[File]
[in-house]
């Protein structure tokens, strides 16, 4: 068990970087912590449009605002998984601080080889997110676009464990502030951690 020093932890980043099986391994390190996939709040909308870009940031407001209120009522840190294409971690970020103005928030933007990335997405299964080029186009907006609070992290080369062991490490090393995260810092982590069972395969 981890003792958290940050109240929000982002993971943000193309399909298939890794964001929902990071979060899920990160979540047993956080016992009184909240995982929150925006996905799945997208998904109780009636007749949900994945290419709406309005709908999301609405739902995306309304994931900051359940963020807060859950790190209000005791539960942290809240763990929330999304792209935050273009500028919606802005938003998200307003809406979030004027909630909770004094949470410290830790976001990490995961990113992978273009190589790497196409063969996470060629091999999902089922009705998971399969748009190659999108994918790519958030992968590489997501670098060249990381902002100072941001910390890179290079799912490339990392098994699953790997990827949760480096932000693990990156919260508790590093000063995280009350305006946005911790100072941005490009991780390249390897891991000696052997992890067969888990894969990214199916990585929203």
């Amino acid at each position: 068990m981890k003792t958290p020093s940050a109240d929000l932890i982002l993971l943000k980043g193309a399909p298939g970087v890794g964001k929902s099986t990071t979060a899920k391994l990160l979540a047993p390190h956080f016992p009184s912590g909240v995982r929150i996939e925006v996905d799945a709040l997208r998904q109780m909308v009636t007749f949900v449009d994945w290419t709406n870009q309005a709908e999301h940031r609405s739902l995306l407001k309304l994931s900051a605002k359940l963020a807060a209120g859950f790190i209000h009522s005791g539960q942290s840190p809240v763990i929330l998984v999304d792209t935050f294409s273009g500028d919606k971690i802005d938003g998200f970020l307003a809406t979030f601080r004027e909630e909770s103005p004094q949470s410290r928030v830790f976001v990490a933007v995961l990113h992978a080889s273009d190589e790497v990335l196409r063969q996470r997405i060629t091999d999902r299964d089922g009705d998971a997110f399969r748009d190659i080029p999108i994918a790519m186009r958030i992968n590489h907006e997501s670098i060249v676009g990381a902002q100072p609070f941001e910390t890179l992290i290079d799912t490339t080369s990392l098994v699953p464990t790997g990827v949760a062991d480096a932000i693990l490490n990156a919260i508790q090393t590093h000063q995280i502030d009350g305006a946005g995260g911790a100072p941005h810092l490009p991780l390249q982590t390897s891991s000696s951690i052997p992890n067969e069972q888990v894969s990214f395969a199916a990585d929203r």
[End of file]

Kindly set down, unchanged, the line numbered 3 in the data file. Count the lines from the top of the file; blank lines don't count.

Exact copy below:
């Amino acid at each position: 068990m981890k003792t958290p020093s940050a109240d929000l932890i982002l993971l943000k980043g193309a399909p298939g970087v890794g964001k929902s099986t990071t979060a899920k391994l990160l979540a047993p390190h956080f016992p009184s912590g909240v995982r929150i996939e925006v996905d799945a709040l997208r998904q109780m909308v009636t007749f949900v449009d994945w290419t709406n870009q309005a709908e999301h940031r609405s739902l995306l407001k309304l994931s900051a605002k359940l963020a807060a209120g859950f790190i209000h009522s005791g539960q942290s840190p809240v763990i929330l998984v999304d792209t935050f294409s273009g500028d919606k971690i802005d938003g998200f970020l307003a809406t979030f601080r004027e909630e909770s103005p004094q949470s410290r928030v830790f976001v990490a933007v995961l990113h992978a080889s273009d190589e790497v990335l196409r063969q996470r997405i060629t091999d999902r299964d089922g009705d998971a997110f399969r748009d190659i080029p999108i994918a790519m186009r958030i992968n590489h907006e997501s670098i060249v676009g990381a902002q100072p609070f941001e910390t890179l992290i290079d799912t490339t080369s990392l098994v699953p464990t790997g990827v949760a062991d480096a932000i693990l490490n990156a919260i508790q090393t590093h000063q995280i502030d009350g305006a946005g995260g911790a100072p941005h810092l490009p991780l390249q982590t390897s891991s000696s951690i052997p992890n067969e069972q888990v894969s990214f395969a199916a990585d929203r």